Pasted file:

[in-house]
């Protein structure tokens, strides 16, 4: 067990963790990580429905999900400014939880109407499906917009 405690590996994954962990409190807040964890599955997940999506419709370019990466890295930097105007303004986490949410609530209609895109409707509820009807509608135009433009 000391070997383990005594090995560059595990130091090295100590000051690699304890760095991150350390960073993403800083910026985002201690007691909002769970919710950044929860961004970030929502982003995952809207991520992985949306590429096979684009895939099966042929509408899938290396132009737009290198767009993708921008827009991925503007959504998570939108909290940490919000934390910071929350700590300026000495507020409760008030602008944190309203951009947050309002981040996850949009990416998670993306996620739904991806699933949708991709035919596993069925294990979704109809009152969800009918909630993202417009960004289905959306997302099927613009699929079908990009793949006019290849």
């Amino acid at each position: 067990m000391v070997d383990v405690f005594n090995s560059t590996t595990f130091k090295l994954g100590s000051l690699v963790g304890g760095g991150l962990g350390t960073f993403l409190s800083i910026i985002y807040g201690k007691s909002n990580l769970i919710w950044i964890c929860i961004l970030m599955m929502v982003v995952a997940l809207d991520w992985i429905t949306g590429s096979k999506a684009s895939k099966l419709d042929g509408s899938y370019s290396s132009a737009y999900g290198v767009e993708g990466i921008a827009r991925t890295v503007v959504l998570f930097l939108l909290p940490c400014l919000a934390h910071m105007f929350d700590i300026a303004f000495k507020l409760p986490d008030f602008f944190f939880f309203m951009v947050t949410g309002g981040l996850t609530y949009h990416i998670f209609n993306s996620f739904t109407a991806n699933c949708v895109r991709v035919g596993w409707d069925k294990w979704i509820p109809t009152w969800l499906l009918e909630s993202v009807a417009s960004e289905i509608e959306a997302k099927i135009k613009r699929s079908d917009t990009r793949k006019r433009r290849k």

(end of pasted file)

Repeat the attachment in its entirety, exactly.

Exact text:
[in-house]
């Protein structure tokens, strides 16, 4: 067990963790990580429905999900400014939880109407499906917009 405690590996994954962990409190807040964890599955997940999506419709370019990466890295930097105007303004986490949410609530209609895109409707509820009807509608135009433009 000391070997383990005594090995560059595990130091090295100590000051690699304890760095991150350390960073993403800083910026985002201690007691909002769970919710950044929860961004970030929502982003995952809207991520992985949306590429096979684009895939099966042929509408899938290396132009737009290198767009993708921008827009991925503007959504998570939108909290940490919000934390910071929350700590300026000495507020409760008030602008944190309203951009947050309002981040996850949009990416998670993306996620739904991806699933949708991709035919596993069925294990979704109809009152969800009918909630993202417009960004289905959306997302099927613009699929079908990009793949006019290849």
């Amino acid at each position: 067990m000391v070997d383990v405690f005594n090995s560059t590996t595990f130091k090295l994954g100590s000051l690699v963790g304890g760095g991150l962990g350390t960073f993403l409190s800083i910026i985002y807040g201690k007691s909002n990580l769970i919710w950044i964890c929860i961004l970030m599955m929502v982003v995952a997940l809207d991520w992985i429905t949306g590429s096979k999506a684009s895939k099966l419709d042929g509408s899938y370019s290396s132009a737009y999900g290198v767009e993708g990466i921008a827009r991925t890295v503007v959504l998570f930097l939108l909290p940490c400014l919000a934390h910071m105007f929350d700590i300026a303004f000495k507020l409760p986490d008030f602008f944190f939880f309203m951009v947050t949410g309002g981040l996850t609530y949009h990416i998670f209609n993306s996620f739904t109407a991806n699933c949708v895109r991709v035919g596993w409707d069925k294990w979704i509820p109809t009152w969800l499906l009918e909630s993202v009807a417009s960004e289905i509608e959306a997302k099927i135009k613009r699929s079908d917009t990009r793949k006019r433009r290849k």